Thursday, June 04, 2009
Equivocal Headline of the Day: Why the Austrian economy failed
£90m bail for Briton blamed for collapse of Austrian economy
I tried to warn them they were setting his bail too high. But would they listen? No!
The size of the bail was in fact a "first"—
After several generations of rubbing shoulders with the Hapsburgs, Julius Meinl V, a British passport-holder and the grandson of the architect of his family's post-war success, found himself as an unexpected guest of Vienna's 170-year-old Josefstadt Prison for two days after he was arrested on suspicion of causing a €3bn fraud.
The 49-year-old millionaire, who was born in London, owns a black Bentley and uses his family's 800-acre estate in Wiltshire, secured his release at the ignominious price of paying a world record sum for bail after a magistrate demanded a bond of €100m (£90m) to allay fears that he would climb into his private Falcon jet (he holds a pilot's licence) and flee justice.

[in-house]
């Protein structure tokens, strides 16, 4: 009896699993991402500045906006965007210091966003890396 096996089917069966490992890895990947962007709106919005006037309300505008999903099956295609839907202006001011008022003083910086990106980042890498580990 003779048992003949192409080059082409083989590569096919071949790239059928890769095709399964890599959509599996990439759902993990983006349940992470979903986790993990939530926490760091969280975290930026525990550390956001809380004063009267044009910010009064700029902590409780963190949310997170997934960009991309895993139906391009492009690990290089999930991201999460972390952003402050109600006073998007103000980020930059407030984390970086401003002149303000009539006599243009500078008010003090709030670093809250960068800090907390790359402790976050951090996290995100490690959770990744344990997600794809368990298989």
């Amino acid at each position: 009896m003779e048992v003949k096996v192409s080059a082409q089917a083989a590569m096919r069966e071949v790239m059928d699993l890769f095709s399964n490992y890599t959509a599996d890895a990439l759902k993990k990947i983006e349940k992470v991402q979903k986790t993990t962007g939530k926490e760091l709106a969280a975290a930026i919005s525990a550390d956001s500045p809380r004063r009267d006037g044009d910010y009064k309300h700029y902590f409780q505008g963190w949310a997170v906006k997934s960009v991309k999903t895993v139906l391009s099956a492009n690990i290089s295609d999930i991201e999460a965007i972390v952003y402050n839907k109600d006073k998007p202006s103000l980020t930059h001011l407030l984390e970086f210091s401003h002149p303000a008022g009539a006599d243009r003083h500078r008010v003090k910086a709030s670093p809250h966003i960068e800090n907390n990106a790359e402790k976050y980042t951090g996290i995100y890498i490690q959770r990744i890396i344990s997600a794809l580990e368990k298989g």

What is Meinl accused of? —
The alleged financial scandal concerns Meinl European Land (MEL), a property investment fund focused on central Europe which reaped rich rewards during the height of the property boom. But some 60,000 Austrians who had paid into the fund, which was owned by Meinl Bank, lost money when MEL's share price plunged from €20 to just €3 during the financial crisis and investigators moved in, describing the alleged fraud as "huge" and "highly complex".
Media coverage in Austria has focused on claims that Mr Meinl, who trained at Bear Stearns, the now-defunct New York investment house, used the family bank to secretly shore up the property fund by buying back shares.
What a pity! If Mr. Meinl had trained at Goldman Sachs he might have gotten away with it.